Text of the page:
As mimic cannabis medications become more and more commonplace for serious illnesses on the pharmaceutical market, lawmakers continue to limit and dismiss the medical potential of the cannabis plant.
Who Are Meda?
Meda is a registered trademark of Meda AB. Meda AB is located in Sweden. Cesamet and the Cesamet logo, however, are registered trademarks of Valeant Pharmaceuticals in North America.
Meda AB describes their vision as a global speciality pharmaceutical company with a focus on sustainable and profitable growth. They claim to provide quality products to their patients, shareholders, and other stakeholders. They pride themselves on their innovation and openness to different commercial models for prescription and non-prescription products. They seek to improve the well-being and quality of life of their patients and to uphold their international reputation.
Valeant Pharmaceuticals is also a multinational pharmaceutical and medical device company. They’re interested in developing and introducing state of the art, new treatments. Valeant’s corporate headquarters are in Laval, Quebec. Their U.S. headquarters, in charge of developing and commercializing Cesamet, are in Bridgewater, New Jersey. Valeant Pharmaceuticals is guided by five pillars that define their values: quality healthcare outcomes, [being] customer focused, efficiency, and people.
What Is Cesamet?
Cesamet is a specific type of antiemetic called a cannabinoid. Cannabinoids are medicines that focus on the endocannabinoid system. As a result, they are chemical formulations similar to those that are bodies already naturally produce. Cesamet is more specifically nabilone. The effects of nabilone are intended to mimic tetrahydrocannabinol (THC).
Cesamet was chemically engineered by a team of scientists to have similar ingredients, on a molecular level, as those found in marijuana. As it is a man-made, Meda is clear to explain, it is not medical marijuana. Cesamet is a registered FDA approved prescription medication. The medication is taken through oral administration.
Cesamet affects the central nervous system. It focuses on nerve cells in your brain, your stomach, and your abdomen that help cause nausea and vomiting. Nausea and vomiting occur as a bodily response to brain signals sent to your stomach and abdomen. The endocannabinoid system, easily targeted by cannabis and mimic drugs, impacts our overall nerves. This makes it so cannabinoids can address a range of ailments, such as pain, nausea, inflammation, skin health, etc.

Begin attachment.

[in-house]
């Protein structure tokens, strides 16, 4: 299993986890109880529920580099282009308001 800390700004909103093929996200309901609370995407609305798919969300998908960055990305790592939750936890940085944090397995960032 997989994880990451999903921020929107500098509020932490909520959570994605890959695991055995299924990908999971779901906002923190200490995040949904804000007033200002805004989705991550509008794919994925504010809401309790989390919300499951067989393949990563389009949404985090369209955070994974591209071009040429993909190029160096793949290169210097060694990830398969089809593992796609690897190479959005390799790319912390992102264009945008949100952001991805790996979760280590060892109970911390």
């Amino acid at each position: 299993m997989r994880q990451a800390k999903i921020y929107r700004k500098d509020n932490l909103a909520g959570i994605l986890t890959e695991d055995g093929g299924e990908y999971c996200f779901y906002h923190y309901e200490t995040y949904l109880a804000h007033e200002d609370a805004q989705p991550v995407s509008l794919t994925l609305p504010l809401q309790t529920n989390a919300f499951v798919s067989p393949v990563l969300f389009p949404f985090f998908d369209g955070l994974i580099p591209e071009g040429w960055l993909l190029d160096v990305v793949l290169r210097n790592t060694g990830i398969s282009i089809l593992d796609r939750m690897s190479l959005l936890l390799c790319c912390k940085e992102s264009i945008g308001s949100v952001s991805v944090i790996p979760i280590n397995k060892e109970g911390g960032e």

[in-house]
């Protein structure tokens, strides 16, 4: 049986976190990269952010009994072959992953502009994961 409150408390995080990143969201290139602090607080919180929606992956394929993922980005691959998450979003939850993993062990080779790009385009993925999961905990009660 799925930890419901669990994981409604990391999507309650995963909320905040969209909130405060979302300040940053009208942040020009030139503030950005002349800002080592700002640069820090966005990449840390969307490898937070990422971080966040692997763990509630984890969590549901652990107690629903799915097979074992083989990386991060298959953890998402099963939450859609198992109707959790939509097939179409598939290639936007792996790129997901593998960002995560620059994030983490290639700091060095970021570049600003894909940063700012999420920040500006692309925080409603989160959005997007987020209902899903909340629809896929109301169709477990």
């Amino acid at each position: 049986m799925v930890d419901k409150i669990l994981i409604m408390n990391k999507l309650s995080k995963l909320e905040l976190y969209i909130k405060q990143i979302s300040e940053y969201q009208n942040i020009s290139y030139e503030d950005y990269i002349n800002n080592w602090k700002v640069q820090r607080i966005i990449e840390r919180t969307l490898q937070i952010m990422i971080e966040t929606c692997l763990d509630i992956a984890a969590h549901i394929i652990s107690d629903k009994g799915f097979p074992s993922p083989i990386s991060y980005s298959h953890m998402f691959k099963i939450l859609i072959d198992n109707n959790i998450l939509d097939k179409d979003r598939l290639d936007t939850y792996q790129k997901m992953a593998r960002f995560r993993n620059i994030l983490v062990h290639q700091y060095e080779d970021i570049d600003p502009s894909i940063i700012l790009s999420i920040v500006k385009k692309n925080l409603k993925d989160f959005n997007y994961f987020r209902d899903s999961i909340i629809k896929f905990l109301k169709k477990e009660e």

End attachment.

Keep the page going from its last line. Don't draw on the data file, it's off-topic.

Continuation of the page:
Possible side effects of cesamet include drowsiness, a spinning sensation, dry mouth, feeling “high,” loss of coordination, headache, and difficulty concentrating. It can more concerningly cause mood shifts and hallucinations–auditory and visual.
Most concerningly, in some, cesamet can change heart rhythms. It can make your heart race or your blood pressure drop. According to Meda, It is not recommended to use cesamet if you have a history of abusing alcohol or marijuana. Prescriptions for cesamet hasn’t been studied in pregnant women or children, so it is not advised for them to take it until further studies take place.
If experiencing more common side effects of cesamet, when your doctor checks up on your progress, you should let them know. If your healthcare professionals know about the problem, they can address it. Talk to your doctor immediately, and ideally beforehand, if you have high blood pressure, heart concerns, or mental illness.
In the case of mental health, cesamet is one of the medicines that affect patients with depression, schizophrenia, bipolar disorder, and anxiety. As it is able to affect your mental state, cesamet may not be the right choice for those with mental illness.
What Is Cesamet For?
Cesamet is intended to relieve chemotherapy induced nausea and vomiting in cancer patients. Medicines that address CINV are all called antiemetics–including cesamet. Cesamet was approved by the FDA because it was found to help certain patients who have CINV.
During scientific trial, patients who took cesamet had three critical benefits over those who did not. They vomited less frequently, felt overall less nauseated, and were able to eat more post chemotherapy those who did not take cesamet. Patients who experienced these benefits did so as early as the first day of the trial. The progress also continued for these patients over the full five day study.